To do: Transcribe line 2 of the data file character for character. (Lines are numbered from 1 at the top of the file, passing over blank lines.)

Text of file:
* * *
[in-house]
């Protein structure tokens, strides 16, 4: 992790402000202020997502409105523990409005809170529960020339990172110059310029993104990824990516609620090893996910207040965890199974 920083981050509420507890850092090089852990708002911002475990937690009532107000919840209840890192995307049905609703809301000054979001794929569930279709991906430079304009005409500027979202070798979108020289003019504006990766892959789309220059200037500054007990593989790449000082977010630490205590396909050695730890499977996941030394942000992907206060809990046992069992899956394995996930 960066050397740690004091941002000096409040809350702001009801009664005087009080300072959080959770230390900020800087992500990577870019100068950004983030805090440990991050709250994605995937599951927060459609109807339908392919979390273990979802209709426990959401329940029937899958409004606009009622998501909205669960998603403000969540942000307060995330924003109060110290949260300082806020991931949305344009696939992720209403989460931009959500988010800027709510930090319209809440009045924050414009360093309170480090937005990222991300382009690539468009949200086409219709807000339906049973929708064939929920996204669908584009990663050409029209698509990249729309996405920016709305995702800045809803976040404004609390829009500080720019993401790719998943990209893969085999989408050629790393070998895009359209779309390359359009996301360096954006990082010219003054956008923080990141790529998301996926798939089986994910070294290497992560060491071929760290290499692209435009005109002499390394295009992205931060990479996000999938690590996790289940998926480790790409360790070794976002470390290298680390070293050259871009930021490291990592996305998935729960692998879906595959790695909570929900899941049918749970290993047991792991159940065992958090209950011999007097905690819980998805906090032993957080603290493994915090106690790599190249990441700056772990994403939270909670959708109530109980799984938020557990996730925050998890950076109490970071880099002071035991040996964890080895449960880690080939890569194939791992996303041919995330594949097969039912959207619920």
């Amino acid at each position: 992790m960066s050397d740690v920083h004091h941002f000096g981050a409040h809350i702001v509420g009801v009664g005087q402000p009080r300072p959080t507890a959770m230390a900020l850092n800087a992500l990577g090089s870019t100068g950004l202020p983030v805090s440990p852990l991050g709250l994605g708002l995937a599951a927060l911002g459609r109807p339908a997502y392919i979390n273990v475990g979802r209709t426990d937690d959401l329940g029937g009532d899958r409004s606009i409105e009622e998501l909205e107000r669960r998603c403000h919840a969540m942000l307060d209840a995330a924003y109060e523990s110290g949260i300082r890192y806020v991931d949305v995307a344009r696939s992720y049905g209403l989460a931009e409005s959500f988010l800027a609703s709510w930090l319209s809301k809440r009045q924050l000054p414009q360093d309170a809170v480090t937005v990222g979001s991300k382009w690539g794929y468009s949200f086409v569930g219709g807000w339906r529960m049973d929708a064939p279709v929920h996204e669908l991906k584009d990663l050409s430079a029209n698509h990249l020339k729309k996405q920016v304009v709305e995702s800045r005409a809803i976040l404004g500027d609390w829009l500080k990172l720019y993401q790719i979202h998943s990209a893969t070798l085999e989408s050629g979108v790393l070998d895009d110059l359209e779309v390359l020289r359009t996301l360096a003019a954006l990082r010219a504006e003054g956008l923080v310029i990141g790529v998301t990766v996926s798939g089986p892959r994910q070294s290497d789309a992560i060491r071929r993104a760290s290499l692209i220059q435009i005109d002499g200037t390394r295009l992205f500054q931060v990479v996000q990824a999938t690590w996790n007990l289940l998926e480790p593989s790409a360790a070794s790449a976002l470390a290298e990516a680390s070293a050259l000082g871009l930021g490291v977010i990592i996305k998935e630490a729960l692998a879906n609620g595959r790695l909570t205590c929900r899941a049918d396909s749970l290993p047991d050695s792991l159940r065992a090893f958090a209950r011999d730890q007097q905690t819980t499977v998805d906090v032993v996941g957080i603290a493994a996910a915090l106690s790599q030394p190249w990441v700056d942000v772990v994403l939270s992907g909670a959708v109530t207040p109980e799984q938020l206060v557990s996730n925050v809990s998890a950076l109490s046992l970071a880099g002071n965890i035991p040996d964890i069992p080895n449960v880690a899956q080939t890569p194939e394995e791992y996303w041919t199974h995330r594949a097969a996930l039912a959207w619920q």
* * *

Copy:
């Protein structure tokens, strides 16, 4: 992790402000202020997502409105523990409005809170529960020339990172110059310029993104990824990516609620090893996910207040965890199974 920083981050509420507890850092090089852990708002911002475990937690009532107000919840209840890192995307049905609703809301000054979001794929569930279709991906430079304009005409500027979202070798979108020289003019504006990766892959789309220059200037500054007990593989790449000082977010630490205590396909050695730890499977996941030394942000992907206060809990046992069992899956394995996930 960066050397740690004091941002000096409040809350702001009801009664005087009080300072959080959770230390900020800087992500990577870019100068950004983030805090440990991050709250994605995937599951927060459609109807339908392919979390273990979802209709426990959401329940029937899958409004606009009622998501909205669960998603403000969540942000307060995330924003109060110290949260300082806020991931949305344009696939992720209403989460931009959500988010800027709510930090319209809440009045924050414009360093309170480090937005990222991300382009690539468009949200086409219709807000339906049973929708064939929920996204669908584009990663050409029209698509990249729309996405920016709305995702800045809803976040404004609390829009500080720019993401790719998943990209893969085999989408050629790393070998895009359209779309390359359009996301360096954006990082010219003054956008923080990141790529998301996926798939089986994910070294290497992560060491071929760290290499692209435009005109002499390394295009992205931060990479996000999938690590996790289940998926480790790409360790070794976002470390290298680390070293050259871009930021490291990592996305998935729960692998879906595959790695909570929900899941049918749970290993047991792991159940065992958090209950011999007097905690819980998805906090032993957080603290493994915090106690790599190249990441700056772990994403939270909670959708109530109980799984938020557990996730925050998890950076109490970071880099002071035991040996964890080895449960880690080939890569194939791992996303041919995330594949097969039912959207619920």